An ex-Google employee explains the biggest challenges facing the company in India - and how to fix them
Facebook has WhatsApp (and Messenger), both of which are massive in India, and Google is getting anxious that it could lose out.
Google CEO Sundar Pichai made his first official trip to India in mid-December as the company looks to expand in the country. Pichai announced a partnership with the Indian government to bring more of India's 1.2 billion population online.
Business Insider spoke to Keval Desai, an ex-Google employee turned investor, about the problems Google is having in one of the fastest growing markets on Earth. (He was keen to stress that his views are not based on inside knowledge, but an understanding of Google's culture and businesses.)
Problem #1: India is a mobile-first country.
Unlike the US or Europe, the majority of internet users' first experiences of technology and the internet are on a mobile device (most likely a smartphone) rather than a PC.
"Google has to re-architect its product [and] business model to this new mobile era," Desai said. "Google faces a completely new ecosystem in mobile that is similar to the old PC era of the '80s-'90s and not the web era of 2000s when Google was born."
This change is not specific to India but the whole of Google's business and the company has been working hard on creating mobile apps for all platforms while expanding beyond search and advertising, which make up 90% of Google's revenues.
Problem #2: Facebook.
Desai makes the distinction between "desktop social networking" - which, he says, is Facebook and LinkedIn - and mobile messaging. According to Facebook, more than 890 million people use the Facebook app every month.
"Google has no chance [with desktop social] and I think trying to compete here is like fighting the last war," he said. "It is pointless and I believe Google recognizes that."
"Messaging apps have become the entry point for most of the tasks on a smartphone [in India]," he said. "Google owns the [operating system] in Android, but it doesn't own the entry point on a smartphone."
Facebook bought WhatsApp, the online messaging service, for $19 billion (£12.7 billion) last year for precisely this reason: The company wanted to own the portal through which people visit the internet.
"Google saw this coming and tried to buy WhatsApp but [Facebook] beat it," he said. "So now Google does have a problem and it is very evident in 'mobile first' countries like India where hundreds of millions of first time internet users are using WhatsApp as their entry point."
Problem #3: Becoming a destination site.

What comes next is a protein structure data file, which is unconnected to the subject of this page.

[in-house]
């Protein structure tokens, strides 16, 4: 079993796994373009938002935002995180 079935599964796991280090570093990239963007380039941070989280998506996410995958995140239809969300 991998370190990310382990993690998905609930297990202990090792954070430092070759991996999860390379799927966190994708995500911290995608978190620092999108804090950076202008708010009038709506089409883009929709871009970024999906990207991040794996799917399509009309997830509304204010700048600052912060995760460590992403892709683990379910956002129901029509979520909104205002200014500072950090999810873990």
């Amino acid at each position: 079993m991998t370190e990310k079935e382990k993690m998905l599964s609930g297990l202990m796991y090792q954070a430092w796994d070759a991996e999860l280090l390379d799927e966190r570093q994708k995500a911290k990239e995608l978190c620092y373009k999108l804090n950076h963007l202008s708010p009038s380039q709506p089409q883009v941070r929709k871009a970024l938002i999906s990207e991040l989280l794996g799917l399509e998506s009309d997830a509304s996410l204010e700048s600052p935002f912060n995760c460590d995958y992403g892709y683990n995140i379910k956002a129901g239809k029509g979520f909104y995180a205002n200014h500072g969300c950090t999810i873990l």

Becoming a destination website will be difficult for Google in India, according to Desai.
"[Internet users in India] do all of their communication, commerce, social activities within the walled garden of WhatsApp," he said. "Many of these users don't even have a [Gmail] account because they were not even online until they got their first mobile phone so they are not in the Google universe and they don't search much on their phone either so Google truly never sees them."
Desai pointed me towards an article which details how a street vendor in India has increased sales dramatically by using the group messaging feature in WhatsApp. This, he said, "perfectly captures Google's challenge in India."
How to fix the problem.
According to Desai, Google has three options:
Leverage its other mobile apps: Google has YouTube and Maps at its disposal, both of which are used heavily on mobile devices. Neither are messaging apps, but both give Google the opportunity to grab consumer mindshare.
Build, or acquire, other messaging apps: Highly popular regional apps exist in almost every market - such as Line in Asia - and Google could acquire one of these, re-brand it, and reap the rewards. Finding the apps is the hard part, however.
Rebrand Chrome: Google's web browser could, according to Desai, be leveraged and turned into a messaging client. Deals with phone hardware partners, such as Huawei, could be used to distribute the software.
"I think the key to winning in India in mobile is going to be slightly different than winning the desktop web in the US," said Desai. "In India, Google will have to win by having top apps and [win] by ensuring that it can be the first point of access for millions of Indians who are still not yet online."
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